I meet many dreamers. That’s fine. In order to do, you must first dream. Dreaming is an important first step on the road to actually getting off your butt and doing something—to living life zestfully. Alas, some dreamers are just that and only that—they are people who have mistaken the act of fantasizing about life for actually living it.
… they are sort of virtual adventurers.
This is understandable. Dreaming about sailing offshore is safer than, say, falling overboard in mid-ocean.
But life is short and my time limited. I prefer to avoid such people. While I always take a moment to advise an earnest sailor attempting to install a through-hull for the first time, I can’t waste my time chatting with a dirt-dweller who might buy a boat and might someday install a through hull in it.
I hope that doesn’t sound harsh—but my seconds are too precious to squander on wannabes-who-will-never-be.
In addition, I’m (happily) extremely busy. I sail towards life, not away from it. I have many goals—professional, artistic, and humanistic—which I’ve yet to achieve. I don’t have time to sit around and pat myself on the back—or even allow others to do so.
Thus, I was very wary when, sitting in the marina in Finike, Turkey, a note was delivered to my boat that said, ‘… we’re flying in to meet you!’ accompanied by some incomprehensible, unpronounceable names.
Yes, I owe my national and international readers civility and courtesy—but where does that realistically end?
So I braced myself. I’d invite them aboard for an hour or so, and do my well-rehearsed ‘charming seadog’ routine—maybe even sell a book or two. It was an interruption, true, but it was all part of the literary mix. If a writer works hard enough to deserve fans—he’d be an idiot not to (briefly, at least) nurture them.
Of course, I had a mental image of what they’d look like and what they’d be like—silly me! The couple who walked down the dock was completely unexpected in every way.
First off, they were Turks. While I’d like to think I had fans in England and America—my editorial viewpoint hardly caters to Turks. Second, they were both in glowing good heath—with the aura of professional athletes. Third, they were smart as whips. Fourth, they brimmed with intelligent questions—the formulation of which indicated deep and careful thought. Fifth, they realized they were a possible intrusion, and were considerate of my time.
Or, to put it another way—I’d given them an inch, and they weren’t about to take a mile. In fact, our meeting was over far too soon for my liking. I was just getting intrigued by their amazing, unexpected dynamism.
Let’s take Nadire first: In a country where many women wore headscarves, she wore a diamond in her belly button. Her hug was more than genuine—it was loving. I’m not sure with which I was impressed more—that she was a doctor or a belly dancer or a respected author of medical text books.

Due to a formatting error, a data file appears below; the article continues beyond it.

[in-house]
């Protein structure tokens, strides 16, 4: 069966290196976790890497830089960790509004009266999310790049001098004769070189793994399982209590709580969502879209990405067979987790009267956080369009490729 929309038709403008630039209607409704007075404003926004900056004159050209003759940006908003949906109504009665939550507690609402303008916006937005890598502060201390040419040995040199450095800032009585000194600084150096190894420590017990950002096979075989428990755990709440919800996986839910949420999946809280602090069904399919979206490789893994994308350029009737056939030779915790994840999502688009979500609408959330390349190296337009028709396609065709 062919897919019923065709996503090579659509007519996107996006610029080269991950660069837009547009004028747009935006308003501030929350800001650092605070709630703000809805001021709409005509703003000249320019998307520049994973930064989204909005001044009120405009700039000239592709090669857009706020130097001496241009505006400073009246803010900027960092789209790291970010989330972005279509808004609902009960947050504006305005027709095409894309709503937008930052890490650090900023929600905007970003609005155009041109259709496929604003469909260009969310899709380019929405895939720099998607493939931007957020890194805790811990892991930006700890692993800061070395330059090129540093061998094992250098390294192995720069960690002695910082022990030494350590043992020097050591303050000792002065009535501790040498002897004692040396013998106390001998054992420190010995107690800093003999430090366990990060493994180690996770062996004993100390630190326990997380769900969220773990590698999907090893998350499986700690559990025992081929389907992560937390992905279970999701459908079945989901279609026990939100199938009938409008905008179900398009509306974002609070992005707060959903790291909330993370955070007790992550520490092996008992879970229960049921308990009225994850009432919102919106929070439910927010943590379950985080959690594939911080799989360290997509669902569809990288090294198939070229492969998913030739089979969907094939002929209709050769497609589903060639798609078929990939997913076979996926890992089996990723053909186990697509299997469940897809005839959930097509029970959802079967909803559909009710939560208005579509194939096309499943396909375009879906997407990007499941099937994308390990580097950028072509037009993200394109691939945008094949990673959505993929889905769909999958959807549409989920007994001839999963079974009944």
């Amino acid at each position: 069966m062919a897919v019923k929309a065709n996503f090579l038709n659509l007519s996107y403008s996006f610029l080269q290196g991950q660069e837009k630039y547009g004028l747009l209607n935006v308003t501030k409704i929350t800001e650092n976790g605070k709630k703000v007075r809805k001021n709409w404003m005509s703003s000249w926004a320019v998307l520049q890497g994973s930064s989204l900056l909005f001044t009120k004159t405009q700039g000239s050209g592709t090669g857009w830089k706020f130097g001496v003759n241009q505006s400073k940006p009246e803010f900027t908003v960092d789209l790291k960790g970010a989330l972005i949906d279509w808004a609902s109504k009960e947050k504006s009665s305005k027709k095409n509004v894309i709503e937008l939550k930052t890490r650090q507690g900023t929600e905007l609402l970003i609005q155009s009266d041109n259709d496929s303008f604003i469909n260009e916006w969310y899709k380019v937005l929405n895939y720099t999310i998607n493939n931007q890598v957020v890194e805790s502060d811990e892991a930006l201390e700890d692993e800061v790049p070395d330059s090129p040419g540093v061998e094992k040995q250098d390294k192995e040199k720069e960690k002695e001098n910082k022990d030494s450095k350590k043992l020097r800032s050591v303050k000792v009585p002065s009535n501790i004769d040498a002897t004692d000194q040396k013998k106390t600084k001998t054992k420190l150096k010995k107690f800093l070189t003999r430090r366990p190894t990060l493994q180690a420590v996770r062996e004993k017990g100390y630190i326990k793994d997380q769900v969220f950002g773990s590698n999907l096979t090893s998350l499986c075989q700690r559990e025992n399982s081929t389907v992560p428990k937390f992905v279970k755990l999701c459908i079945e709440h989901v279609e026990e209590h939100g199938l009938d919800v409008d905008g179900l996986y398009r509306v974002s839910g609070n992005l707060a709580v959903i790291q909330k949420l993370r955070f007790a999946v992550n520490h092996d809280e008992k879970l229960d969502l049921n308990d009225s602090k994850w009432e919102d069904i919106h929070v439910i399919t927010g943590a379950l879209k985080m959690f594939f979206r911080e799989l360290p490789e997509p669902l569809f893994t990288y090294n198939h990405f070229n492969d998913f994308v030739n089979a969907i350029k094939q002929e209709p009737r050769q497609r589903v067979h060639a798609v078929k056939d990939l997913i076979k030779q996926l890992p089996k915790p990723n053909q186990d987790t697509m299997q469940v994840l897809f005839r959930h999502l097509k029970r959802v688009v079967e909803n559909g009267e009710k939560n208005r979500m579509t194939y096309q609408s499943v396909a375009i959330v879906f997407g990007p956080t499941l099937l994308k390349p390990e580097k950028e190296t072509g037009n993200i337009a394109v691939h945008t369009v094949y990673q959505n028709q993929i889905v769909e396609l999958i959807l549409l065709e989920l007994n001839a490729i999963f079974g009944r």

Most of all, what she exuded was fun. She sparkled on every level—intellectually, socially, professionally, personally. She was happy. She was lit up. She was ready, willing, and able—a thoroughly modern woman with a rich appreciation of her convoluted cultural past.
One more thing was obvious about her—how much she loved, respected, and admired her husband Selim. I’m always attracted to women who love unabashed.
“She’s special,” I thought to myself. “She glows with a lust for living!”
Selim struck me as a sort of … I know this sounds crazy … a Turkish Einstein. There was something delightfully goofy and childlike about him—which was completely in sync with his towering intellect. He was completely at ease and comfortable and confident—without being arrogant in the least.
It was quickly apparent that he was a history buff with a near photographic memory—and not only understood what had happened down through the ages, but the precise date of it, exactly how many people were in the room, and how it all fit into the Big Picture.
His interests were extremely wide-ranging and eclectic—as befits a dirt-poor rowboat fisherman who eventually became a doctor, a surgeon, and the head of the Orthopedic Department in the largest hospital in Istanbul.
… suddenly, the whole ‘Ottoman Empire’ concept started to coalesce in my head—here was a man who, I’m sure, could wield an army as skillfully as a scalpel.
Finally, we got down to business in the cozy cabin of Wild Card. “… and what can I do for you?” I asked.